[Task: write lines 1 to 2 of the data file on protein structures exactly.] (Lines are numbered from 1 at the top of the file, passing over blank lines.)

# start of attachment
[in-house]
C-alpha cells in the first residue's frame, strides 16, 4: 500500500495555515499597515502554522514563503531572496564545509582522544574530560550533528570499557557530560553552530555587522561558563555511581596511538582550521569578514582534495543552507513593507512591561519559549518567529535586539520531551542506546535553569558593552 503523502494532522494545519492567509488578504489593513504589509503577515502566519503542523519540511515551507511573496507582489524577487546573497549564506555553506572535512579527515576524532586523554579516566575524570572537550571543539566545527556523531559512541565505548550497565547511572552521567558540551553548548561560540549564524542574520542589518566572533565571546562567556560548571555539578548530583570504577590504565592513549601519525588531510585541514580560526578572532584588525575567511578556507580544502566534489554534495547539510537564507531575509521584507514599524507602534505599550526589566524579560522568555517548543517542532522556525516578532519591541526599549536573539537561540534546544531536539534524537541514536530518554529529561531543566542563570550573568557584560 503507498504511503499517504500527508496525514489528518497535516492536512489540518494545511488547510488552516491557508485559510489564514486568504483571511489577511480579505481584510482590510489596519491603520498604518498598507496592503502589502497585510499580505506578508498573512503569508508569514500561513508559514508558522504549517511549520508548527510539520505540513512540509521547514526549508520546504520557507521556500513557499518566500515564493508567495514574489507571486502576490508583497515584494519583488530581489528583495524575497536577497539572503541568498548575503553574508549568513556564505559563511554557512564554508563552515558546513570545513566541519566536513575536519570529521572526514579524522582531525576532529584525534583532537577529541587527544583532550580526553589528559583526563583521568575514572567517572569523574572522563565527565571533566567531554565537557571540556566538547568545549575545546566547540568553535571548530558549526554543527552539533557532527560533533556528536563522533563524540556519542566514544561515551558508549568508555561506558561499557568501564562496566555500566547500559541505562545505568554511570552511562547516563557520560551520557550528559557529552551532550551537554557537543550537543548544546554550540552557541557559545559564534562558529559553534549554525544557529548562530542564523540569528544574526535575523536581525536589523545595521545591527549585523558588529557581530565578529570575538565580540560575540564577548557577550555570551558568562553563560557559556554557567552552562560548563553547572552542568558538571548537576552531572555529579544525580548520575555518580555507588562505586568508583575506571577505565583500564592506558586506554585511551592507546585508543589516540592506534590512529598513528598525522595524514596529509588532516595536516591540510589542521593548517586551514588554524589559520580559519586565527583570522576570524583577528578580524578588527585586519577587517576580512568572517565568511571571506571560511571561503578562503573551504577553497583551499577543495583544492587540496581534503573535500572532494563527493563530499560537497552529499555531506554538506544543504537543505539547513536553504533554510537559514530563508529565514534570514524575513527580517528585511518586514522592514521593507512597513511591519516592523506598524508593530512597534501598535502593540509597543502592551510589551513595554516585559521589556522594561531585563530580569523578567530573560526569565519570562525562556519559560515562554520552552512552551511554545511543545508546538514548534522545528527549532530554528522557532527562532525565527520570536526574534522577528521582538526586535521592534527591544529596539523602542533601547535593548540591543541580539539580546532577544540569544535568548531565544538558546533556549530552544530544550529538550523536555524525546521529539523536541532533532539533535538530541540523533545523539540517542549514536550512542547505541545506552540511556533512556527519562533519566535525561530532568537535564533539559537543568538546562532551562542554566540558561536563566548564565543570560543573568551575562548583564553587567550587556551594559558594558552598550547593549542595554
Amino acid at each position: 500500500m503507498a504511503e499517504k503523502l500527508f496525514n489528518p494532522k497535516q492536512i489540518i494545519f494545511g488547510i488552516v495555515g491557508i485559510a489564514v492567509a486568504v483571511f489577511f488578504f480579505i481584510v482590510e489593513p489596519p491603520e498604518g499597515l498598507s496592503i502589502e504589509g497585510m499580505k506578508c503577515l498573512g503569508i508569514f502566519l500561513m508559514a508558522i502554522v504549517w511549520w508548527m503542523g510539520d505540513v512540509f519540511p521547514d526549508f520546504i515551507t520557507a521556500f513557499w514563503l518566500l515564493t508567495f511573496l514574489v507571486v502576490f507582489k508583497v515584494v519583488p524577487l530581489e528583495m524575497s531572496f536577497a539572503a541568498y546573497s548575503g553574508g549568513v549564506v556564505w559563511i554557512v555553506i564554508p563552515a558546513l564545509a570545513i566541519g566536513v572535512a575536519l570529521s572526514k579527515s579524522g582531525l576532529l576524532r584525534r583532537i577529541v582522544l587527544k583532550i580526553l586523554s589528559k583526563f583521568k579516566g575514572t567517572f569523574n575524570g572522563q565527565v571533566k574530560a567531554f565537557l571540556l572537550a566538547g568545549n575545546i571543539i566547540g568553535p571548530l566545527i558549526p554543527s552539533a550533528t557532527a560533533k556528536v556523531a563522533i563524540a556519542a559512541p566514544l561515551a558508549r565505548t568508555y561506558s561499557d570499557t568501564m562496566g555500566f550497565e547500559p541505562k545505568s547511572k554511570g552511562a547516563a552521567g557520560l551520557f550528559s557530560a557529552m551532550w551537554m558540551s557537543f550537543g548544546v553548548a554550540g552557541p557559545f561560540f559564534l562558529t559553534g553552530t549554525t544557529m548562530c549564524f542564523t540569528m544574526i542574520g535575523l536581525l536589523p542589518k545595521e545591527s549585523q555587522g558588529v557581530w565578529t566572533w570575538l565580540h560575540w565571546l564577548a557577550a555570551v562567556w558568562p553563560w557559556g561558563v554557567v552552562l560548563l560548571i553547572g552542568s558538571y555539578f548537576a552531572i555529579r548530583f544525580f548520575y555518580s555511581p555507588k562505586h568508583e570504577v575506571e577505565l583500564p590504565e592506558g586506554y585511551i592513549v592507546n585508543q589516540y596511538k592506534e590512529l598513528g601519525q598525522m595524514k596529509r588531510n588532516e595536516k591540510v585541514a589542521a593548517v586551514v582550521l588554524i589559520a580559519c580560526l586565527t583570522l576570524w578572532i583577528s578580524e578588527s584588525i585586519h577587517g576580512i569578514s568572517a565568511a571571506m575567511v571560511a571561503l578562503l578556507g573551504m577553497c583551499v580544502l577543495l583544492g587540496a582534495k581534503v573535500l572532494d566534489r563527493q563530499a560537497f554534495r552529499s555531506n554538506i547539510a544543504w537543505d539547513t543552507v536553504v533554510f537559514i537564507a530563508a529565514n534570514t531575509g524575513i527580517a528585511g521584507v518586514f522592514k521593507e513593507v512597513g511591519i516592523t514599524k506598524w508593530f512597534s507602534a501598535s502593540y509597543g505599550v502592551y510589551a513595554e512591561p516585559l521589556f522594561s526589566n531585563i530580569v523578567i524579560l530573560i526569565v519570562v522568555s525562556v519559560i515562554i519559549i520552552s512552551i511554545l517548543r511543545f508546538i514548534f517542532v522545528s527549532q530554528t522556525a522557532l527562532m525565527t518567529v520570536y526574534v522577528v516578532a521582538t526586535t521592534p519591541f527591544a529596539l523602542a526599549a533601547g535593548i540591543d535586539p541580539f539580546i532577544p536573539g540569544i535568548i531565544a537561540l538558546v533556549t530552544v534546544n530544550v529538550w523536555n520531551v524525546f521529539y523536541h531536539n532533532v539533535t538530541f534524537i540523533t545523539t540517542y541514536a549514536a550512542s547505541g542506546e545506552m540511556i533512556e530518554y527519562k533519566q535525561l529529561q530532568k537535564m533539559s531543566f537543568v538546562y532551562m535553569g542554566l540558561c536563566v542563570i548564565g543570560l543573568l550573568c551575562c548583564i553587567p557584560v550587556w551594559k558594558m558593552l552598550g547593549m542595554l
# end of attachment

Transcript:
[in-house]
C-alpha cells in the first residue's frame, strides 16, 4: 500500500495555515499597515502554522514563503531572496564545509582522544574530560550533528570499557557530560553552530555587522561558563555511581596511538582550521569578514582534495543552507513593507512591561519559549518567529535586539520531551542506546535553569558593552 503523502494532522494545519492567509488578504489593513504589509503577515502566519503542523519540511515551507511573496507582489524577487546573497549564506555553506572535512579527515576524532586523554579516566575524570572537550571543539566545527556523531559512541565505548550497565547511572552521567558540551553548548561560540549564524542574520542589518566572533565571546562567556560548571555539578548530583570504577590504565592513549601519525588531510585541514580560526578572532584588525575567511578556507580544502566534489554534495547539510537564507531575509521584507514599524507602534505599550526589566524579560522568555517548543517542532522556525516578532519591541526599549536573539537561540534546544531536539534524537541514536530518554529529561531543566542563570550573568557584560 503507498504511503499517504500527508496525514489528518497535516492536512489540518494545511488547510488552516491557508485559510489564514486568504483571511489577511480579505481584510482590510489596519491603520498604518498598507496592503502589502497585510499580505506578508498573512503569508508569514500561513508559514508558522504549517511549520508548527510539520505540513512540509521547514526549508520546504520557507521556500513557499518566500515564493508567495514574489507571486502576490508583497515584494519583488530581489528583495524575497536577497539572503541568498548575503553574508549568513556564505559563511554557512564554508563552515558546513570545513566541519566536513575536519570529521572526514579524522582531525576532529584525534583532537577529541587527544583532550580526553589528559583526563583521568575514572567517572569523574572522563565527565571533566567531554565537557571540556566538547568545549575545546566547540568553535571548530558549526554543527552539533557532527560533533556528536563522533563524540556519542566514544561515551558508549568508555561506558561499557568501564562496566555500566547500559541505562545505568554511570552511562547516563557520560551520557550528559557529552551532550551537554557537543550537543548544546554550540552557541557559545559564534562558529559553534549554525544557529548562530542564523540569528544574526535575523536581525536589523545595521545591527549585523558588529557581530565578529570575538565580540560575540564577548557577550555570551558568562553563560557559556554557567552552562560548563553547572552542568558538571548537576552531572555529579544525580548520575555518580555507588562505586568508583575506571577505565583500564592506558586506554585511551592507546585508543589516540592506534590512529598513528598525522595524514596529509588532516595536516591540510589542521593548517586551514588554524589559520580559519586565527583570522576570524583577528578580524578588527585586519577587517576580512568572517565568511571571506571560511571561503578562503573551504577553497583551499577543495583544492587540496581534503573535500572532494563527493563530499560537497552529499555531506554538506544543504537543505539547513536553504533554510537559514530563508529565514534570514524575513527580517528585511518586514522592514521593507512597513511591519516592523506598524508593530512597534501598535502593540509597543502592551510589551513595554516585559521589556522594561531585563530580569523578567530573560526569565519570562525562556519559560515562554520552552512552551511554545511543545508546538514548534522545528527549532530554528522557532527562532525565527520570536526574534522577528521582538526586535521592534527591544529596539523602542533601547535593548540591543541580539539580546532577544540569544535568548531565544538558546533556549530552544530544550529538550523536555524525546521529539523536541532533532539533535538530541540523533545523539540517542549514536550512542547505541545506552540511556533512556527519562533519566535525561530532568537535564533539559537543568538546562532551562542554566540558561536563566548564565543570560543573568551575562548583564553587567550587556551594559558594558552598550547593549542595554